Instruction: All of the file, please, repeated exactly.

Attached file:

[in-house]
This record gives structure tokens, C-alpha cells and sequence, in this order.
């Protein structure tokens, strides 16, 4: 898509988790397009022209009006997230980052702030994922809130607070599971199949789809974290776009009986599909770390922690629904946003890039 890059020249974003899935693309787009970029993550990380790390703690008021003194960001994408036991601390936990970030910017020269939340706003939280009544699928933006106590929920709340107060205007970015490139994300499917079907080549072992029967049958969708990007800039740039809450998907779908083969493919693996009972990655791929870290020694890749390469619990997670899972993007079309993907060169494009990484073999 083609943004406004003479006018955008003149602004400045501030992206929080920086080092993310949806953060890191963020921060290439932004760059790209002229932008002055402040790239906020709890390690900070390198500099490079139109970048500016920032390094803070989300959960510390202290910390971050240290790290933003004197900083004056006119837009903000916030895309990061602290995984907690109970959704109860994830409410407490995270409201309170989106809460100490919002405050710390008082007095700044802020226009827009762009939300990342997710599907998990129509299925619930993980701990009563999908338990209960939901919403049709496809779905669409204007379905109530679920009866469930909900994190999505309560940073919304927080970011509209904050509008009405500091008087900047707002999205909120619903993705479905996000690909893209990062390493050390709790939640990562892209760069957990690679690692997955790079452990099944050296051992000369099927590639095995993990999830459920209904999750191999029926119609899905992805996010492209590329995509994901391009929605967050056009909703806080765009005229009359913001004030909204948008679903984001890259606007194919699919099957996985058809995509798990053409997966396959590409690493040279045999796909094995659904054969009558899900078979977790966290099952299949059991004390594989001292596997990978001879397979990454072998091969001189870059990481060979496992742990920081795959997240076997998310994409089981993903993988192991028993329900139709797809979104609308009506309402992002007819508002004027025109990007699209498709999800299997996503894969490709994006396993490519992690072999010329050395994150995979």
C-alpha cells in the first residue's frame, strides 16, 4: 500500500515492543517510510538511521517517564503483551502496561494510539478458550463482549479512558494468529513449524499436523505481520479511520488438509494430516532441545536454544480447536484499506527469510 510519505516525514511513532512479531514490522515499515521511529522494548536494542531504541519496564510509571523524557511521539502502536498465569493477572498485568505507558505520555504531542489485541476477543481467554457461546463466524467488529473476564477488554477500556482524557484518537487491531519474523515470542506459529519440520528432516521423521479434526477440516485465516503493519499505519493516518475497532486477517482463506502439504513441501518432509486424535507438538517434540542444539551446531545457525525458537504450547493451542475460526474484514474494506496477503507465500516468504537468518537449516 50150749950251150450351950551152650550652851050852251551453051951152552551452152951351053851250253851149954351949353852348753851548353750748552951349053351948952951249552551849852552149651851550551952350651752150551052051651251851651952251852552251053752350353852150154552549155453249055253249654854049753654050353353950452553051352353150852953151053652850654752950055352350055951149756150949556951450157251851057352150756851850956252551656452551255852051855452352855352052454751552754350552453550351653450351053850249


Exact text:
[in-house]
This record gives structure tokens, C-alpha cells and sequence, in this order.
């Protein structure tokens, strides 16, 4: 898509988790397009022209009006997230980052702030994922809130607070599971199949789809974290776009009986599909770390922690629904946003890039 890059020249974003899935693309787009970029993550990380790390703690008021003194960001994408036991601390936990970030910017020269939340706003939280009544699928933006106590929920709340107060205007970015490139994300499917079907080549072992029967049958969708990007800039740039809450998907779908083969493919693996009972990655791929870290020694890749390469619990997670899972993007079309993907060169494009990484073999 083609943004406004003479006018955008003149602004400045501030992206929080920086080092993310949806953060890191963020921060290439932004760059790209002229932008002055402040790239906020709890390690900070390198500099490079139109970048500016920032390094803070989300959960510390202290910390971050240290790290933003004197900083004056006119837009903000916030895309990061602290995984907690109970959704109860994830409410407490995270409201309170989106809460100490919002405050710390008082007095700044802020226009827009762009939300990342997710599907998990129509299925619930993980701990009563999908338990209960939901919403049709496809779905669409204007379905109530679920009866469930909900994190999505309560940073919304927080970011509209904050509008009405500091008087900047707002999205909120619903993705479905996000690909893209990062390493050390709790939640990562892209760069957990690679690692997955790079452990099944050296051992000369099927590639095995993990999830459920209904999750191999029926119609899905992805996010492209590329995509994901391009929605967050056009909703806080765009005229009359913001004030909204948008679903984001890259606007194919699919099957996985058809995509798990053409997966396959590409690493040279045999796909094995659904054969009558899900078979977790966290099952299949059991004390594989001292596997990978001879397979990454072998091969001189870059990481060979496992742990920081795959997240076997998310994409089981993903993988192991028993329900139709797809979104609308009506309402992002007819508002004027025109990007699209498709999800299997996503894969490709994006396993490519992690072999010329050395994150995979």
C-alpha cells in the first residue's frame, strides 16, 4: 500500500515492543517510510538511521517517564503483551502496561494510539478458550463482549479512558494468529513449524499436523505481520479511520488438509494430516532441545536454544480447536484499506527469510 510519505516525514511513532512479531514490522515499515521511529522494548536494542531504541519496564510509571523524557511521539502502536498465569493477572498485568505507558505520555504531542489485541476477543481467554457461546463466524467488529473476564477488554477500556482524557484518537487491531519474523515470542506459529519440520528432516521423521479434526477440516485465516503493519499505519493516518475497532486477517482463506502439504513441501518432509486424535507438538517434540542444539551446531545457525525458537504450547493451542475460526474484514474494506496477503507465500516468504537468518537449516 50150749950251150450351950551152650550652851050852251551453051951152552551452152951351053851250253851149954351949353852348753851548353750748552951349053351948952951249552551849852552149651851550551952350651752150551052051651251851651952251852552251053752350353852150154552549155453249055253249654854049753654050353353950452553051352353150852953151053652850654752950055352350055951149756150949556951450157251851057352150756851850956252551656452551255852051855452352855352052454751552754350552453550351653450351053850249